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Re: Are dinosaurs really reptiles? (2.1)
re: discussions of sister taxa versus linear ancestors.
Yes, of course, those are all uncles. But given the opportunity to
provide closer relatives, why were distant uncles provided?
There was, in most cases (the absence of lepospondyls being the most glaring
exception), no opportunity to provide closer relatives.
re: the absence of fossils.
That's one world view. The other is that a good cladistic analysis
will clear things up because enough fossils are known to see the
puzzle for what it is. That's my world view.
Enough are known to provide most of the topology of the tree, yes. But not
enough are known that we could watch the evolution of every character.
You are entitled to your own opinion, but not to your own facts. (Sen.
re: scales and synapsids.
Given that ichthyostegids were scaled like other osteolepids, scales
may have been present on the earliest amniotes, which go back almost
as far. Not the same sort of scales, but then, what the hey.
Nope. These scales are bone plates in the dermis (and present not just in
*Ichthyostega* -- there are probably no other "ichthyostegids" --, but also
present all over the body in almost all tetrapods except lissamphibians,
diadectomorphs and amniotes; I'm not sure about seymouriamorphs); amniotes
plesiomorphically retain the ventral scales -- that's what the gastralia
are. Sauropsid scales are thickenings of the epidermis, consisting of
nothing but keratin. Calling both "scales" is highly misleading.
Westlothiana is in the ingroup. Nests with Paleothyris which has
similar supratemporals and tabulars and lots of other synapomorphies.
Nope (Vallin & Laurin 2004, Ruta & Coates 2007).
re: Diadectomorphs as stem-reptiles.
Way too derived. Way too different from any known pre-amniote.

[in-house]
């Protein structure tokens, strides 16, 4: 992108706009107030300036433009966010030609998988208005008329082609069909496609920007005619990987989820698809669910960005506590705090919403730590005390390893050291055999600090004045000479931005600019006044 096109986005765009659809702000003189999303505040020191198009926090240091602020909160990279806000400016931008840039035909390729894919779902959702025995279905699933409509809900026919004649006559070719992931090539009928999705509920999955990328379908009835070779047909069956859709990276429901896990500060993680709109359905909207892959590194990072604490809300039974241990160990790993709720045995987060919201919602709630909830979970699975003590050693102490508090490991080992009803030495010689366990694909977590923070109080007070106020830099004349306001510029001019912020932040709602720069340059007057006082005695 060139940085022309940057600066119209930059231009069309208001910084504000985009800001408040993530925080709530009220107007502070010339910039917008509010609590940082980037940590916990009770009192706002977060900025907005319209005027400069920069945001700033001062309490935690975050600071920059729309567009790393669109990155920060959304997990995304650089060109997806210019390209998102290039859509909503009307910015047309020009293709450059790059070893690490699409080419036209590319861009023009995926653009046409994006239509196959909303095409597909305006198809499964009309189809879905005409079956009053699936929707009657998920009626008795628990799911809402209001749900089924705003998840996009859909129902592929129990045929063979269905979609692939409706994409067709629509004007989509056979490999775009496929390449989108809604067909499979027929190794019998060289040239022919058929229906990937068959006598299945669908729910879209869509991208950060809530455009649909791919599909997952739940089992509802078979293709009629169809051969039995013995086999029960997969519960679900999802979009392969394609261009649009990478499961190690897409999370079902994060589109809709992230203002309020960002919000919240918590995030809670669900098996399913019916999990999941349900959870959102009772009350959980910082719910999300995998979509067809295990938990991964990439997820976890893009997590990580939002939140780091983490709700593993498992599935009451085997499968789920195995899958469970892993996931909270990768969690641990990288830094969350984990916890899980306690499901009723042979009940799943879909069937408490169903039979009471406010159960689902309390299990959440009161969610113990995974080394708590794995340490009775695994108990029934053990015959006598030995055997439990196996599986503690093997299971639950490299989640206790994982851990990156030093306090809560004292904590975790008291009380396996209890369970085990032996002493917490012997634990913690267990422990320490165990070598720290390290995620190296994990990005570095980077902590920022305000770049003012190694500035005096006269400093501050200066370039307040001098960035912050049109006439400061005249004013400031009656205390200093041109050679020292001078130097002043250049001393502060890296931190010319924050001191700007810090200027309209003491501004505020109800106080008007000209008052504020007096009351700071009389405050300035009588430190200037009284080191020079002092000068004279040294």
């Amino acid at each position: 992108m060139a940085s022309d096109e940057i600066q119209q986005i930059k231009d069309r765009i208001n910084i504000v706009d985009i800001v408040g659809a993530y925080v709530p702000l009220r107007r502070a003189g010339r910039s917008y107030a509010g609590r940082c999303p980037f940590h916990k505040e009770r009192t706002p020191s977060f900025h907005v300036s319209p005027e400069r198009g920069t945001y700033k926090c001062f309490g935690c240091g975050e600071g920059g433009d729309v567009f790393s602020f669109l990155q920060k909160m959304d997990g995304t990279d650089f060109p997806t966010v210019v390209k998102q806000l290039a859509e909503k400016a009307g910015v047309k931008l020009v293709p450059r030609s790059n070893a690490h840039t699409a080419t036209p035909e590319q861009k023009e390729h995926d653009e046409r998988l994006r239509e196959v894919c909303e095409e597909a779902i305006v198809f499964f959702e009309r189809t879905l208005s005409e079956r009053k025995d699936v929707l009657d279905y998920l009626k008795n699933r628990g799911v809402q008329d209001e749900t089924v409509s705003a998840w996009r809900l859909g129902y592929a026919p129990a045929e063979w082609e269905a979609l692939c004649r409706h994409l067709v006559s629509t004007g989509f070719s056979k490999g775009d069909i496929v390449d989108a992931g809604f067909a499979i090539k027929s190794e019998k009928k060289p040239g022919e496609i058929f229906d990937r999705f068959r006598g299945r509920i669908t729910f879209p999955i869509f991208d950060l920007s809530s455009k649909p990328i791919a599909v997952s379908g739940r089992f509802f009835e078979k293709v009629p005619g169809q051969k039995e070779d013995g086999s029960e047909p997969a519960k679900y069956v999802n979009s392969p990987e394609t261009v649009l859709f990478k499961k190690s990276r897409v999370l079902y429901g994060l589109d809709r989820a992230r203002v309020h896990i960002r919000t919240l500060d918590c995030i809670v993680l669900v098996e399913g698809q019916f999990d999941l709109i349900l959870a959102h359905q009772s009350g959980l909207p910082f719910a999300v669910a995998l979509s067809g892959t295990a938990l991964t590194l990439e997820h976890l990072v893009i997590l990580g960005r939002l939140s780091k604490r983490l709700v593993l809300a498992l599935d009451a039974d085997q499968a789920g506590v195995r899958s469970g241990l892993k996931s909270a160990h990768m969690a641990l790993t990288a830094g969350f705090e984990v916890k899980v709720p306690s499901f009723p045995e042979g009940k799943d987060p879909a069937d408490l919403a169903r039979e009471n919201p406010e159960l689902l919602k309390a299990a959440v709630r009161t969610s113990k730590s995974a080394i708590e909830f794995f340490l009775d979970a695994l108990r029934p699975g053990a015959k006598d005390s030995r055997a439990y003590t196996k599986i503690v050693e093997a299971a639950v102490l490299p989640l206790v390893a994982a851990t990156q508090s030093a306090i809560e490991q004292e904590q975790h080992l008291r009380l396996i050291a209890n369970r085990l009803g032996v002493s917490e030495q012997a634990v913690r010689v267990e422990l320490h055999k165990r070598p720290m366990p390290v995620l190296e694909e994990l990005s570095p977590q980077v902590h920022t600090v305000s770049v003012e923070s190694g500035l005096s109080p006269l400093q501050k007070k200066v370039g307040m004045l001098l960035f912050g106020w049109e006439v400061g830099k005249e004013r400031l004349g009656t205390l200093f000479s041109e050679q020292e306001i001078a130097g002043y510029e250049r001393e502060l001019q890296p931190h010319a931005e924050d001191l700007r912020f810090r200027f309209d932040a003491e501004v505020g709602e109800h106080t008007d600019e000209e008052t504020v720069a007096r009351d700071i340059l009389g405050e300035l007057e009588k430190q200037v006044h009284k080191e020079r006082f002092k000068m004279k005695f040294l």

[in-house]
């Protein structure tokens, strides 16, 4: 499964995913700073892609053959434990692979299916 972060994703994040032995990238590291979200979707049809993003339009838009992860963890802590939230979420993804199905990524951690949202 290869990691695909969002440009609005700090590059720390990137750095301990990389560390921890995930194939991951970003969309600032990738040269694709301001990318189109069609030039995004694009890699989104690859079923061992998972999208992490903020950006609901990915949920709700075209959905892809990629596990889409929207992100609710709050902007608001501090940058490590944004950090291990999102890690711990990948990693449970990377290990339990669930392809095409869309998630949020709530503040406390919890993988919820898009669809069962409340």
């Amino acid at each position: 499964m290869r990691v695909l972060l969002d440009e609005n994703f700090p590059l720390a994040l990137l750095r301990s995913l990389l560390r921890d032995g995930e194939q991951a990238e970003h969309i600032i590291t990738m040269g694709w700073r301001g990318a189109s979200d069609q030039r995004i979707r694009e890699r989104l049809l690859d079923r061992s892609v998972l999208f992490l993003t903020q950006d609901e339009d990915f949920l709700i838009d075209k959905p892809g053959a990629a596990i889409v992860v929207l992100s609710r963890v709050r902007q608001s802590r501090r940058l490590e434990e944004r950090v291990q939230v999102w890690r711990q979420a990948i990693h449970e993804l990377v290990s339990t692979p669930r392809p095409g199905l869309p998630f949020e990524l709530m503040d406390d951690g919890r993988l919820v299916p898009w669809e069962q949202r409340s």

So they are too derived to be a sister-group?
Don't take it personal, but you have once again confused "ancestor" and
"sister-group". NOTHING is too derived to be the sister-group of ANYTHING.
That's because everything has the right to accumulate autapomorphies.
Diadectomorpha is a branch of its own, it has its own history, during which
Hey, you're in good company. People tell me Carroll thinks like you. Nobody
else does anymore, though.
Excellent! Now you're getting somewhere! Find more like this one and
you've got your lineage. Credit where credit is due.
re: Next question: What were the five to ten sister genera
leading up to Herrerrasaurus? No suprageneric taxa please. DM wrote:
Translation: if we tell you that the fossil record isn't complete
enough for that, you will simply refuse to accept that answer.
Methinks you haven't thought things through.
So, you're telling me out of hundreds of known taxa, you can't find
sister taxa for the most basal dino/dinomorph? Where do dinos come from?
You can start with Euparkeria. Then what?
We can arrange all these taxa in a tree. It just so happens that some of the
side branches have diversified on their own, forming a suprageneric taxon.
They are there, dude. You can't deny them.
If our sampling of the fossil record were 10 times denser, we'd probably
have a few individual species branching off along the internode between
Saurischia and Herrerasauridae, which seems to be what you were asking for
(it's always difficult to figure out what you mean). But we don't.